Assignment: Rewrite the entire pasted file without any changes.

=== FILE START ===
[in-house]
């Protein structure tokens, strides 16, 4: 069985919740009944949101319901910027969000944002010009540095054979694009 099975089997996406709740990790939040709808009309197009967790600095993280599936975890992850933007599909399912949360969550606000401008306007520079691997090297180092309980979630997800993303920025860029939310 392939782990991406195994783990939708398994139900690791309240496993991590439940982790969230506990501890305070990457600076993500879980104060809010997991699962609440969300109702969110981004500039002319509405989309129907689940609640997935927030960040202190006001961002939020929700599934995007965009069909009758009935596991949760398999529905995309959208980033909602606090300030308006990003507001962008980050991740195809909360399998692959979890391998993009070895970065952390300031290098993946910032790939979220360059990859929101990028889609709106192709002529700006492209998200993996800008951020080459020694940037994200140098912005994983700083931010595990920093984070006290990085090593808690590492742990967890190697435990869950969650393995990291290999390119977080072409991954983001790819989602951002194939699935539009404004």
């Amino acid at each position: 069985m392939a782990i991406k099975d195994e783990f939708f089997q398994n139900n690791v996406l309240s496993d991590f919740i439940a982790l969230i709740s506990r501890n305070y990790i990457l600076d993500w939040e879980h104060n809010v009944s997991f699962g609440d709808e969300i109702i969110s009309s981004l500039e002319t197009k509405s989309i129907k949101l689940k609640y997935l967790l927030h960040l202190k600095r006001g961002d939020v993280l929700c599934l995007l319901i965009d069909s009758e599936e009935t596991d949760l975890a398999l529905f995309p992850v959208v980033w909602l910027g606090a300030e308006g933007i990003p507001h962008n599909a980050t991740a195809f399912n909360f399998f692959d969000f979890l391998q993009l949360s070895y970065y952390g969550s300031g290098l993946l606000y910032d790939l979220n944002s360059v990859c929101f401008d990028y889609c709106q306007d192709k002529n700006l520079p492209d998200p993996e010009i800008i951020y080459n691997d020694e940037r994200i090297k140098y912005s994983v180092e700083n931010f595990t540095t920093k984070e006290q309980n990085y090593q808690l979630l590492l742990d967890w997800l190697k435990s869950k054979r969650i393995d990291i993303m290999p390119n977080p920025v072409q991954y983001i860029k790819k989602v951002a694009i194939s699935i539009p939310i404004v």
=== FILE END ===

[in-house]
């Protein structure tokens, strides 16, 4: 069985919740009944949101319901910027969000944002010009540095054979694009 099975089997996406709740990790939040709808009309197009967790600095993280599936975890992850933007599909399912949360969550606000401008306007520079691997090297180092309980979630997800993303920025860029939310 392939782990991406195994783990939708398994139900690791309240496993991590439940982790969230506990501890305070990457600076993500879980104060809010997991699962609440969300109702969110981004500039002319509405989309129907689940609640997935927030960040202190006001961002939020929700599934995007965009069909009758009935596991949760398999529905995309959208980033909602606090300030308006990003507001962008980050991740195809909360399998692959979890391998993009070895970065952390300031290098993946910032790939979220360059990859929101990028889609709106192709002529700006492209998200993996800008951020080459020694940037994200140098912005994983700083931010595990920093984070006290990085090593808690590492742990967890190697435990869950969650393995990291290999390119977080072409991954983001790819989602951002194939699935539009404004």
């Amino acid at each position: 069985m392939a782990i991406k099975d195994e783990f939708f089997q398994n139900n690791v996406l309240s496993d991590f919740i439940a982790l969230i709740s506990r501890n305070y990790i990457l600076d993500w939040e879980h104060n809010v009944s997991f699962g609440d709808e969300i109702i969110s009309s981004l500039e002319t197009k509405s989309i129907k949101l689940k609640y997935l967790l927030h960040l202190k600095r006001g961002d939020v993280l929700c599934l995007l319901i965009d069909s009758e599936e009935t596991d949760l975890a398999l529905f995309p992850v959208v980033w909602l910027g606090a300030e308006g933007i990003p507001h962008n599909a980050t991740a195809f399912n909360f399998f692959d969000f979890l391998q993009l949360s070895y970065y952390g969550s300031g290098l993946l606000y910032d790939l979220n944002s360059v990859c929101f401008d990028y889609c709106q306007d192709k002529n700006l520079p492209d998200p993996e010009i800008i951020y080459n691997d020694e940037r994200i090297k140098y912005s994983v180092e700083n931010f595990t540095t920093k984070e006290q309980n990085y090593q808690l979630l590492l742990d967890w997800l190697k435990s869950k054979r969650i393995d990291i993303m290999p390119n977080p920025v072409q991954y983001i860029k790819k989602v951002a694009i194939s699935i539009p939310i404004v």